As we noted in an earlier post, a successful value-based pricing strategy involves five components. Those effective strategies incorporate customer value with the value management elements of value creation and value communication. So what exactly are these elements?
Value creation involves including only those elements in a product or service that a fully-informed customer should be willing to pay for — which is what we call “value”. The term “should be” is used because what customers will actually pay depends upon how the product is marketed and is usually somewhat short of the full value. A great new product that promises huge benefits is only a promise. For example, willingness-to-pay will fall short of value, but will move much closer to value if the product comes with a money-back performance guarantee. Aligning what you offer with what customers value requires modeling the impact of the various benefits on a customer’s economics.
For B2B customers, the process is conceptually easy using the Economic Value Estimation® (introduced in the renowned pricing book – The Strategy and Tactics of Pricing) or “economic value to the customer” method. It is not a measure of the price you can charge, but a measure of the relative price potential that a feature or service enhancement could represent for different segments of customers. Companies that lack a way to interject a measure of value into their product development process have a tendency to create products that represent “the best that money can buy”, rather than products that represent the “best value” that customers will buy.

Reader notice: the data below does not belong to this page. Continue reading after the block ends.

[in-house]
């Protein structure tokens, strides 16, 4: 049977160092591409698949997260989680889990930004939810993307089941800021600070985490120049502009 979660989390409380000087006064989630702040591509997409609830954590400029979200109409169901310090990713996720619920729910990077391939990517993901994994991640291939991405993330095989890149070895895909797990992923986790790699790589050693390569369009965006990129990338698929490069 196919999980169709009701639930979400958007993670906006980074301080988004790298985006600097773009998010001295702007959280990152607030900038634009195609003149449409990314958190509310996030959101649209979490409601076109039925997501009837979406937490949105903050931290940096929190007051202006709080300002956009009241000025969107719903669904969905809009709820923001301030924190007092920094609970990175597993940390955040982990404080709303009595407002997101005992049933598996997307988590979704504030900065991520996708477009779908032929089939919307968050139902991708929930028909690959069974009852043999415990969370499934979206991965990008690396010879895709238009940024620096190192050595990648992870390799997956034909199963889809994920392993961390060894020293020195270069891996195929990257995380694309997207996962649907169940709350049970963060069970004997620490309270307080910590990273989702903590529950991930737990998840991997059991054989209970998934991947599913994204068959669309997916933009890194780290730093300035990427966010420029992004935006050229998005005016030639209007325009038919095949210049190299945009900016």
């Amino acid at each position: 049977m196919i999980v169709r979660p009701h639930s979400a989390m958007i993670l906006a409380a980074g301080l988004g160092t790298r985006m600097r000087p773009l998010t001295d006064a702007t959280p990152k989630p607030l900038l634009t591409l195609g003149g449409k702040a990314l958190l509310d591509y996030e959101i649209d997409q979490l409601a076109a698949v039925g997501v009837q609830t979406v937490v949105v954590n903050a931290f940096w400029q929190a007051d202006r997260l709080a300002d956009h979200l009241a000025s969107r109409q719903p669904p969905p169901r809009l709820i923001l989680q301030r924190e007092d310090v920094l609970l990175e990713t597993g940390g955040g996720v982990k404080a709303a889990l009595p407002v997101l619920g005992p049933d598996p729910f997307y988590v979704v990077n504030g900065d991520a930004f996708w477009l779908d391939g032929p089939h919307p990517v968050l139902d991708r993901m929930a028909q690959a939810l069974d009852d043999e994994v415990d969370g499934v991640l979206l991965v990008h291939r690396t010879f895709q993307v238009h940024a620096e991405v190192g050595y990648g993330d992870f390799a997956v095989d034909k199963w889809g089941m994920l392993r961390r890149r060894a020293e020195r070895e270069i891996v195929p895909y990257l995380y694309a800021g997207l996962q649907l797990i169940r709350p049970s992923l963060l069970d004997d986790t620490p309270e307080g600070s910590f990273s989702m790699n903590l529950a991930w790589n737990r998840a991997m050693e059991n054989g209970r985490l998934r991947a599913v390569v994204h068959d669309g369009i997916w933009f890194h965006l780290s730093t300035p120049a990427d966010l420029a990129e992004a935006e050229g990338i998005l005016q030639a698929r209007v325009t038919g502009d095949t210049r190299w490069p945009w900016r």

Value communication involves communicating credibly, in monetary terms, the differentiating benefits of your product. The goal, particularly for a higher-priced product, is to establish for the customer the “value” identified during the value creation stage. Without that, you run the risk that the purchasing department does not know the value of your differentiating benefits to their company, or that they will not acknowledge the value, even if they do know what it is. Once you have established the economic value, or at least have opened a discussion about what it is, you no longer need to justify your price premium relative to the competition.
Instead, you can sell or promote your discount relative to the added value that you deliver. Or, to describe value communication in the negative, you can show that your lower-priced competitors are none-the-less overpriced because the savings from buying their products is insufficient to compensate for the value lost by not buying your product!
In order to implement and execute a successful value-based strategy, it is critical that you address value management—not just price management—systemically. Failure to include an understanding of value in offer development and customer communication activities will result in a disconnect between what product teams are building, what marketing is communicating, and what sales is selling, leading to fewer profitable sales and poorer financial performance.
To learn more download our popular whitepaper: Price vs Value Management: Know the Difference, by Dr. Thomas Nagle.